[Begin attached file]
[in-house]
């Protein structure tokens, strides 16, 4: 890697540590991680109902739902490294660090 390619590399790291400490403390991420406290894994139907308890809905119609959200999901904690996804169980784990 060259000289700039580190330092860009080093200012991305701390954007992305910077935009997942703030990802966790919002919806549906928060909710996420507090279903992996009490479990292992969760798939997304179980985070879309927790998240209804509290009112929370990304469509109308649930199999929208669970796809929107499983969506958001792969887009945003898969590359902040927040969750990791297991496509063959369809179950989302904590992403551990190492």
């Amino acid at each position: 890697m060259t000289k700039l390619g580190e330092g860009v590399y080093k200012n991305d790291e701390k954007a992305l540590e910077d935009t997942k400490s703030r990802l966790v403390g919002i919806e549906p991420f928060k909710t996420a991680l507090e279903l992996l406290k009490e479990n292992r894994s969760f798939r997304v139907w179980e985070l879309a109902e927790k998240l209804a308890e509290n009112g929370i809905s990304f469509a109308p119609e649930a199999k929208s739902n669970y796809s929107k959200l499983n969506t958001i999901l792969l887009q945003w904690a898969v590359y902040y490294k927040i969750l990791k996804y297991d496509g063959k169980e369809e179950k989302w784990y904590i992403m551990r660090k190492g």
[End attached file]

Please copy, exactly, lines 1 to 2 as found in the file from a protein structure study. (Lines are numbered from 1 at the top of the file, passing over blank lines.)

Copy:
[in-house]
């Protein structure tokens, strides 16, 4: 890697540590991680109902739902490294660090 390619590399790291400490403390991420406290894994139907308890809905119609959200999901904690996804169980784990 060259000289700039580190330092860009080093200012991305701390954007992305910077935009997942703030990802966790919002919806549906928060909710996420507090279903992996009490479990292992969760798939997304179980985070879309927790998240209804509290009112929370990304469509109308649930199999929208669970796809929107499983969506958001792969887009945003898969590359902040927040969750990791297991496509063959369809179950989302904590992403551990190492």